UC Riverside toxicologist Robert Krieger analyzed data from USDA's Pesticide Data Program to create the online tool. The calculator allows users to select a consumer (man, woman, teen or child) and then choose from 14 types of fruits and vegetables. The tool then calculates the number of servings that consumer could eat in a day and still not see any effect from pesticide residues.
For example, a woman could eat 836 servings of cherries, 219 servings of blueberries, or 2,332 servings of kale in one day without any effect even if the produce had the highest pesticide residue recorded by USDA.
Earlier this year, the Environmental Working Group released a shopper's guide that lists produce it calls the "dirty dozen" and the "clean 15." The working group suggested that the shopper's guide could help consumers determine which fruits and vegetables have the most pesticide residues and so are the most important to buy organic.
However, an expert panel convened by the Alliance for Food and Farming determined such lists are misleading to consumers, a detriment to public health because they discourage produce consumption, and they lack scientific evidence that the pesticide levels found on fruits and vegetables pose any risk. UC Davis nutrition professor Carl Keen was a member of the expert panel.
"There is vast and overwhelming scientific evidence which shows the health benefits of eating a diet rich in fruits and vegetables,” Keen said. "Just about everyone agrees that consumers should be eating more fruits and vegetables for good health."
Keen said that even some of the groups that publish these so-called 'dirty' lists tell consumers that the benefits of a diet rich in fruits and vegetables outweigh any small risks from pesticide residues.
"So please enjoy the abundance of choices and eat more fruits and vegetables," Keen said.
An online calculator helps consumers understand pesticide residue risks.
Why is there a turkey in the garage?! If you’ve ever found yourself asking any variant of this question, trust us - you’re going to want to read on.
As the holiday season approaches, we begin to think about spending time with our families, enjoying one another’s company over the many feasts that accompany special days. While we may set aside mindful eating during the holiday season, we should not set aside food safety.
In many families, once the holiday meal is served it may sit on the table for 2-3 hours while people come and go, “picking” from the various serving dishes. The most creative food safety flub goes to a family member who thaws her holiday turkey in her garage. Her justification of this practice? “I haven’t hurt anyone yet!”
With respect for time-honored traditions, might we suggest that this festive time of giving and sharing SHOULD NOT include sharing foodborne illness by forgetting food safety measures? In many California counties, we may still have some heat lingering late into the November month. How much harm can the garage thawing method, or “GTM” if you will, really have? After all, we will be cooking it appropriately right? Wrong!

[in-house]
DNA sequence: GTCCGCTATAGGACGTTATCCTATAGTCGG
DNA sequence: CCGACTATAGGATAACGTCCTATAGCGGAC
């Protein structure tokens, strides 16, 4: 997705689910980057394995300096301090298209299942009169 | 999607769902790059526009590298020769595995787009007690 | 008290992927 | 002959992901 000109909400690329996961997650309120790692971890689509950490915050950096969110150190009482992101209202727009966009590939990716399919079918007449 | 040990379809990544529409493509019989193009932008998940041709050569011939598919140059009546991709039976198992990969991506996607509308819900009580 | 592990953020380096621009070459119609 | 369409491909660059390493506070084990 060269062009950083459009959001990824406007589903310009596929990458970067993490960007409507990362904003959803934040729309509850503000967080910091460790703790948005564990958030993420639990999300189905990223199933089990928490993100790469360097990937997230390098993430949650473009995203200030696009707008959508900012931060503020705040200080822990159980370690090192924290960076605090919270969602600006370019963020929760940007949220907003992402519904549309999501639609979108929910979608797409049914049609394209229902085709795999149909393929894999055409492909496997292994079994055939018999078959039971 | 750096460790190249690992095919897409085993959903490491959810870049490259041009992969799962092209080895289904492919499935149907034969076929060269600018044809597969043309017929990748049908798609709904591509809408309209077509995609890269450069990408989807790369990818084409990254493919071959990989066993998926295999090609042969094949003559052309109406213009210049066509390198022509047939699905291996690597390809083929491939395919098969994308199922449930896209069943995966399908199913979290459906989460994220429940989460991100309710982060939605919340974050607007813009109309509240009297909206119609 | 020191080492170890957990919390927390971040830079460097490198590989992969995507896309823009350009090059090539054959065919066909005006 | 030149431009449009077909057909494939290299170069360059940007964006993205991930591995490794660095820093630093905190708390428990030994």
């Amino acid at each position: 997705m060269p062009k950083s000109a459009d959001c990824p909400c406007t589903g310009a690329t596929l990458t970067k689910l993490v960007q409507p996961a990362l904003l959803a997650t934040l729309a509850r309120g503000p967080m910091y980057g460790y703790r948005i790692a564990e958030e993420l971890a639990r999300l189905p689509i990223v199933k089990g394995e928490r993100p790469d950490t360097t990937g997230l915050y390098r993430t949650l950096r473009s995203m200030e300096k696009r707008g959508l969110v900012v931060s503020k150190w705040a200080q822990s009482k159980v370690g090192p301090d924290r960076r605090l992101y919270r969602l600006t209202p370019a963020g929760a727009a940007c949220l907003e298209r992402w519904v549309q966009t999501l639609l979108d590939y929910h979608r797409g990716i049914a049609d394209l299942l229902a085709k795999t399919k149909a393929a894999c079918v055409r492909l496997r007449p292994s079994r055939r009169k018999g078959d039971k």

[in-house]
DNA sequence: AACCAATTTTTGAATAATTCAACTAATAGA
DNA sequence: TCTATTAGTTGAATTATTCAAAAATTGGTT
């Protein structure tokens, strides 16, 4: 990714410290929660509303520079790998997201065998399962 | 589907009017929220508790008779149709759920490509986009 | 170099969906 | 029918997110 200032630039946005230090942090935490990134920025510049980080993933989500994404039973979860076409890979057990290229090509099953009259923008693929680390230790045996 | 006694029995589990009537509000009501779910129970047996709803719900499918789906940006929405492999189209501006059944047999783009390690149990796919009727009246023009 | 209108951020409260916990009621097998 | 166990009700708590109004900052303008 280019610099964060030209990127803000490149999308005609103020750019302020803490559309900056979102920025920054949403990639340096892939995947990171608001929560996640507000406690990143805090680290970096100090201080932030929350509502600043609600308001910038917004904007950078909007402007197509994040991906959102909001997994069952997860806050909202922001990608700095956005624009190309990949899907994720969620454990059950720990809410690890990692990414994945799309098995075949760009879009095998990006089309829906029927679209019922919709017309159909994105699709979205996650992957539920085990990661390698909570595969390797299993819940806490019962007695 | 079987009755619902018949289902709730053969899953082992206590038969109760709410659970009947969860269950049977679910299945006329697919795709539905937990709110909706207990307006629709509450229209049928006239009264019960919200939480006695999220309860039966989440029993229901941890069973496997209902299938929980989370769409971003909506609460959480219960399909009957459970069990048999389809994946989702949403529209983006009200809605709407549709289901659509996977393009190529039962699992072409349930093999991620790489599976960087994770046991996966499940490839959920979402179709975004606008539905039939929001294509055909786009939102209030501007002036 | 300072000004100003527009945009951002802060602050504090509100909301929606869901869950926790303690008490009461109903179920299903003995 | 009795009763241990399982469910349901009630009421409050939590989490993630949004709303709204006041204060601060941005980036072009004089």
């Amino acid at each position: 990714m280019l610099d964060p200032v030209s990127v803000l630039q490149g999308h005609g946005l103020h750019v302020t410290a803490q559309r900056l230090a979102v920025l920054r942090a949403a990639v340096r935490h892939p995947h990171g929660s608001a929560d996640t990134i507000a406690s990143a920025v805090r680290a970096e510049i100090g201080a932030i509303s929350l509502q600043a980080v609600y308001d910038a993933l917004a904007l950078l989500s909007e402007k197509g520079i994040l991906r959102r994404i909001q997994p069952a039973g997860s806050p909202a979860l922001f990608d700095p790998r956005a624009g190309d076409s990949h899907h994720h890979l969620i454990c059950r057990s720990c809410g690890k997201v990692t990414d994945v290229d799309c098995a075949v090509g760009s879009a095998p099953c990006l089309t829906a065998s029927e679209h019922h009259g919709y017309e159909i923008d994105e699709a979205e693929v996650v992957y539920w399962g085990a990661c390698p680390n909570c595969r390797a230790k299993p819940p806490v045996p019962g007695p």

A few turkey thawing tips:
- If thawing your turkey in the refrigerator; plan for 24 hours per 4-5 pounds of turkey.
- Place the turkey into a container to avoid contaminating other foods.
- If thawing your turkey in cold water; plan for 30 minutes per 1 pound of turkey. Remember to change the water every 30 minutes.
- If thawing your turkey in the microwave;
- A turkey thawed in cold water or in the microwave must be cooked immediately.
Cooking your turkey properly ensures that all harmful bacteria have been destroyed.
Cooking time ranges from 2¾ hours to 5¼ hours depending on size and whether the turkey is stuffed. To check the temperature of a properly cooked turkey, one should insert the thermometer into the innermost part of the thigh and wing as well as the thickest part of the breast; proper temperature should read 165 degrees. Once all parts have reached this minimum temperature, it is safe to eat, even if parts should remain pink. Stuffing should read 165 degrees when properly cooked as well.
Here are a few tips to keep your foods safe when storing leftovers:
- Cut turkey or other meats into smaller pieces. Store stuffing separately.
- Divide large quantities of food items into smaller portions before storing.
- Store different food items separately.
- Turkey that is stored in the refrigerator can be held for 3-4 days; reheat to 165 degrees.
- Frozen turkey can be stored for 2-6 months; reheat to 165 degrees.
Enjoy your holiday feast and be sure to keep your foods safe!
These tips and more can be found at http://www.fsis.usda.gov/.
Blog contributors: Connie Schneider, Ph.D., R.D., Laurin Herrera, CSUF Dietetic Intern, & Shelby MacNab, Nutrition Program Manager